FAQ - Bidder Tips
Q) Is an auction like shopping in a store?
A) Do not mistake auctions for retail sales. The two have very little in common. Auctions are different from retail because auctions are governed by federal laws, state laws, Uniform Commercial Codes and city ordinances. When you bid at an auction you actually enter a legal contract.
Q) How do I get a bidders card at the auction site?
A) You must have a bidder's card in order to buy at the auction. To obtain a bidder's card, you must put down a deposit for a bid card. This insures that you will pay for all your purchases that you bid on. Once you pay for your items or decide to leave the auction without purchasing any items, your deposit is immediately returned to you. If you do bid and win, your deposit is applied to the purchases.
Q) How do I know who I am bidding against?
A) : Be careful when you bid on lots. Know how much you are bidding and whether you are bidding against your spouse, parent, sibling or friend. Although you can retract a bid while the bidding is open, you cannot retract it once the auctioneer has said "sold". Auctioneers expect you to take full responsibility for your bids.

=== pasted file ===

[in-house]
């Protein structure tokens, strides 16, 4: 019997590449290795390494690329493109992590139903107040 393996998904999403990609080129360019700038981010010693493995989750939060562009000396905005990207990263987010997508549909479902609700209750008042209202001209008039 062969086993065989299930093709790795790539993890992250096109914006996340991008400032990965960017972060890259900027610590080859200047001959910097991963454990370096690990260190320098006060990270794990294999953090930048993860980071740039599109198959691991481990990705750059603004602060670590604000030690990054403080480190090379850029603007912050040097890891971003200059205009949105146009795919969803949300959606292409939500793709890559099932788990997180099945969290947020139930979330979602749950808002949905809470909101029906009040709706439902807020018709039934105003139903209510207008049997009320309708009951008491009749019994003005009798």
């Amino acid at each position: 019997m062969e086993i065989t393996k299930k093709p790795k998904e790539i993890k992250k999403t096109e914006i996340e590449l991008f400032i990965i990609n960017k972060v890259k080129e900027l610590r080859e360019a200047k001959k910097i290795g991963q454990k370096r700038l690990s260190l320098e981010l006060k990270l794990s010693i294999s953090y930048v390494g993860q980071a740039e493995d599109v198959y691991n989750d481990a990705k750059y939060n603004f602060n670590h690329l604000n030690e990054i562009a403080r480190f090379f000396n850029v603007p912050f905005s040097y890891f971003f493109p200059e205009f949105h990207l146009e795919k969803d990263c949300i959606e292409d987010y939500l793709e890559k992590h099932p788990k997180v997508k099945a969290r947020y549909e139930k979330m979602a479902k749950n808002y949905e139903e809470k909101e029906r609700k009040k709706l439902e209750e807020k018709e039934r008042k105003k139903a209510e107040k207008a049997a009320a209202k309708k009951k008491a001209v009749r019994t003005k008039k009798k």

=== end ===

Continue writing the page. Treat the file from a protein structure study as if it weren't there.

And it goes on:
Q) If I win a bid, when does that item become my responsibility?
A) : The moment the auctioneer says "sold", the ownership of the item being auctioned has changed hands. This is the law. If your merchandise is later stolen you will still have to pay for it. It is no different than having your wallet or purse stolen while shopping at a store.
Q) Is it necessary to inspect what I want to bid on?
A) Know what you are bidding on by closely inspecting each item before the auction. This is why an auction preview is offered. Use your own evaluation as your bidding guide, not the auctioneer's description or other bidders' comments. You are buying the merchandise "AS IS WHERE IS WITH NO IMPLIED WARRANTY" with no guarantees of any kind from the seller or auctioneer. The risk of the item not being what you wanted should be factored into your bidding amount.
Q) Do the auctioneers have to move so fast?
A) A fast-moving auction benefits both buyers and sellers. Auctioneers have the right to reject any bid amount that would slow the bidding. Auctioneers cannot wait for slow bidders, so know in advance what to buy and how much to spend. Your inability to keep up with the bidding pace is not the auctioneers' concern.
Q) Will the auctioneer always see me bidding?
A) Don't be shy about bidding loud and large. Raise your bid card in the air if you want an item and keep it up until you are done bidding. Make certain the auctioneer is aware you are bidding because the auctioneer may be taking bids from someone in front as well as online or behind you. Once the auctioneer says "sold," the item is gone even if you are willing to continue bidding. There are no do-overs in the auction business. Spotters or ring men are there to help the auctioneer spot bids and will signal your bid to the auctioneer.
Q) How does the auction company know if I won a bid?
A) During the auction, clerks record the description of your items and your buyer number as well as the amount you paid for the item.
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